Oncotarget

Research Papers:

Synapsin I and Synapsin II regulate neurogenesis in the dentate gyrus of adult mice

Raffaella Barbieri, Andrea Contestabile, Maria Grazia Ciardo, Nicola Forte, Antonella Marte, Pietro Baldelli, Fabio Benfenati and Franco Onofri _

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Oncotarget. 2018; 9:18760-18774. https://doi.org/10.18632/oncotarget.24655

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Abstract

Raffaella Barbieri1, Andrea Contestabile2, Maria Grazia Ciardo1, Nicola Forte3, Antonella Marte1, Pietro Baldelli1,3, Fabio Benfenati1,3,* and Franco Onofri1,*

1Department of Experimental Medicine, University of Genova, 16132, Genova, Italy

2Department of Neuroscience and Brain Technologies, Istituto Italiano di Tecnologia, 16163, Genova, Italy

3Center for Synaptic Neuroscience and Technology, Istituto Italiano di Tecnologia, 16132, Genova, Italy

*These authors have contributed equally to this work

Correspondence to:

Franco Onofri, email: franco.onofri@unige.it

Keywords: adult neurogenesis, dentate gyrus, synapsins, brain-derived neurotrophic factor, epilepsy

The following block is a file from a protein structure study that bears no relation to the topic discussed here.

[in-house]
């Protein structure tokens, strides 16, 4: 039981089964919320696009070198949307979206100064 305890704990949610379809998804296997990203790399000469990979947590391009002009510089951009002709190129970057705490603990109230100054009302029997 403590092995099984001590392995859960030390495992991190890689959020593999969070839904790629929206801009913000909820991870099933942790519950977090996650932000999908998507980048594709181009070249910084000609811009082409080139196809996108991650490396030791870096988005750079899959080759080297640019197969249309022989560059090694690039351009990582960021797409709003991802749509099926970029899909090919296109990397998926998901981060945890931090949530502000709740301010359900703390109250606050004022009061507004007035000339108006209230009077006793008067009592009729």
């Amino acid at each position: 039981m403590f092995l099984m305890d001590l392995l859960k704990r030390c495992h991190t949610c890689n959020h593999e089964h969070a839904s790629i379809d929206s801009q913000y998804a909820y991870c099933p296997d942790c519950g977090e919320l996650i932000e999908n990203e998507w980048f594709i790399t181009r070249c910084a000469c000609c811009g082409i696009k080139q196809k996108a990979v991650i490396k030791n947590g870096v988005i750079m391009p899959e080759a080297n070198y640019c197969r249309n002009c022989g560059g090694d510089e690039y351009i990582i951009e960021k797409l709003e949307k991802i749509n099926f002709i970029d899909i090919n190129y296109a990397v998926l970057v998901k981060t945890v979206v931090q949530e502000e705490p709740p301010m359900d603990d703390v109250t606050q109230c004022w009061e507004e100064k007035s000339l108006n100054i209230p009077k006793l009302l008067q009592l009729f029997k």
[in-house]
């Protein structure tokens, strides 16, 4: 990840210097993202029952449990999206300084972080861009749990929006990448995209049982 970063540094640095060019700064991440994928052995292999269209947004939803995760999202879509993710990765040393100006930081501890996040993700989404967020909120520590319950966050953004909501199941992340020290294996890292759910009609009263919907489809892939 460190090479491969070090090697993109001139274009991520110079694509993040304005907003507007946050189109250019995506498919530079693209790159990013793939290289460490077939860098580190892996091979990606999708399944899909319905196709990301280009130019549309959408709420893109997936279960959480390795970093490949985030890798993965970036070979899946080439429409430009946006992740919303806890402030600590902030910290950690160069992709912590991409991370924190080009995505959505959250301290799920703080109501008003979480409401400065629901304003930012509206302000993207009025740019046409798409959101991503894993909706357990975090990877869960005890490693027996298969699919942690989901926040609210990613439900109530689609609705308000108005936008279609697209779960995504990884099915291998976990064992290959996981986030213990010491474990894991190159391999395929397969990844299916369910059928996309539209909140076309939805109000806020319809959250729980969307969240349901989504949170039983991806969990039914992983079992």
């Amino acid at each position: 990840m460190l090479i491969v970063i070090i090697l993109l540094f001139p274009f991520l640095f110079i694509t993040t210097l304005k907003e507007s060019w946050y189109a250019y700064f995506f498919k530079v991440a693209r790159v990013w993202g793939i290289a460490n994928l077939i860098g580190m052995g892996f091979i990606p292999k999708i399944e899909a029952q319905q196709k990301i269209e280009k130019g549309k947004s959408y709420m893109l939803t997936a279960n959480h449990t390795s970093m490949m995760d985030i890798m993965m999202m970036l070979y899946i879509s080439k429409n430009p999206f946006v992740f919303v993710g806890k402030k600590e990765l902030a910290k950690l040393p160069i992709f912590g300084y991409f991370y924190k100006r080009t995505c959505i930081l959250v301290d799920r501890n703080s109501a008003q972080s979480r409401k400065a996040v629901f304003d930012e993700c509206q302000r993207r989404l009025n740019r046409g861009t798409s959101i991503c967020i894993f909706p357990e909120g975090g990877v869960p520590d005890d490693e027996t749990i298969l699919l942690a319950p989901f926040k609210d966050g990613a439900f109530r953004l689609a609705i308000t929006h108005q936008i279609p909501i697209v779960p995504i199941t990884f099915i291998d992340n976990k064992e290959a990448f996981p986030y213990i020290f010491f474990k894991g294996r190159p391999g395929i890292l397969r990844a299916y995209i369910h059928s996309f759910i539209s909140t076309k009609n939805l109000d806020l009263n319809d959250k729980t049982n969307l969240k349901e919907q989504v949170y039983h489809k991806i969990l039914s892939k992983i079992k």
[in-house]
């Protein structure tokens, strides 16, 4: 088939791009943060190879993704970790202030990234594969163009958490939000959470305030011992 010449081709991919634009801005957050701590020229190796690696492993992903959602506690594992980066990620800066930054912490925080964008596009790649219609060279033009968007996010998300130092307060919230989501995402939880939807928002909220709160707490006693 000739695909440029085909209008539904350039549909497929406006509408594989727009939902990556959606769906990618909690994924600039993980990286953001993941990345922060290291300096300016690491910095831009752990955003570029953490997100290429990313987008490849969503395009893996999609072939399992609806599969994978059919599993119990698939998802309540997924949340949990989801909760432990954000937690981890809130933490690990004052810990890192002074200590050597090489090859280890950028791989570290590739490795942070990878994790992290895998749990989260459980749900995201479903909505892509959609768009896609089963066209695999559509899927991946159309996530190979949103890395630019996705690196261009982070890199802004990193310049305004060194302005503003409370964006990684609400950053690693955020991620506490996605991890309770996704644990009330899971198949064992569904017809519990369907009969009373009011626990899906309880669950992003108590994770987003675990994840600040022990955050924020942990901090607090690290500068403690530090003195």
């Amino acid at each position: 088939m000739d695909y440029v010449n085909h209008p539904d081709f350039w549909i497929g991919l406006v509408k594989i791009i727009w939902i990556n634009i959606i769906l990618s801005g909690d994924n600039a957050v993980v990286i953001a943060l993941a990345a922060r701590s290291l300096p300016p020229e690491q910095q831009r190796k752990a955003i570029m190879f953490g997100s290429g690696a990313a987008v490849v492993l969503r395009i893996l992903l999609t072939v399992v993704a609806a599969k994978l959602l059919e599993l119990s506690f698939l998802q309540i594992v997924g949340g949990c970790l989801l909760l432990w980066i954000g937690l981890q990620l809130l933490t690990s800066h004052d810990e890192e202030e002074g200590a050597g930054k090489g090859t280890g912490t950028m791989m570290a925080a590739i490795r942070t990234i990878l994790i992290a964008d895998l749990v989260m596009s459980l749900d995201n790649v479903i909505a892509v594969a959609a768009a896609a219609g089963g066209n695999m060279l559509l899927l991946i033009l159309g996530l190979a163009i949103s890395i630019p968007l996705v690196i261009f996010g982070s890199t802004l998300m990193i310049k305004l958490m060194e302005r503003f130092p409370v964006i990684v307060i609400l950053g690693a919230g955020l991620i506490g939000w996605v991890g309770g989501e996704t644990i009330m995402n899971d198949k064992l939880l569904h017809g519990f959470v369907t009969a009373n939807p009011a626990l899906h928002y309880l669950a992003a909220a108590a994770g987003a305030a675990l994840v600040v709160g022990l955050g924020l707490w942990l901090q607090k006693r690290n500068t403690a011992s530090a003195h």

Received: December 23, 2017     Accepted: February 25, 2018     Published: April 10, 2018

ABSTRACT

Adult neurogenesis is emerging as an important player in brain functions and homeostasis, while impaired or altered adult neurogenesis has been associated with a number of neuropsychiatric diseases, such as depression and epilepsy. Here we investigated the possibility that synapsins (Syns) I and II, beyond their known functions in developing and mature neurons, also play a role in adult neurogenesis. We performed a systematic evaluation of the distinct stages of neurogenesis in the hippocampal dentate gyrus of Syn I and Syn II knockout (KO) mice, before (2-months-old) and after (6-months-old) the appearance of the epileptic phenotype. We found that Syns I and II play an important role in the regulation of adult neurogenesis. In juvenile mice, Syn II deletion was associated with a specific decrease in the proliferation of neuronal progenitors, whereas Syn I deletion impaired the survival of newborn neurons. These defects were reverted after the appearance of the epileptic phenotype, with Syn I KO and Syn II KO mice exhibiting significant increases in survival and proliferation, respectively. Interestingly, long-term potentiation dependent on newborn neurons was present in both juvenile Syn mutants while, at later ages, it was only preserved in Syn II KO mice that also displayed an increased expression of brain-derived neurotrophic factor. This study suggests that Syns I and II play a role in adult neurogenesis and the defects in neurogenesis associated with Syn deletion may contribute to the alterations of cognitive functions observed in Syn-deficient mice.


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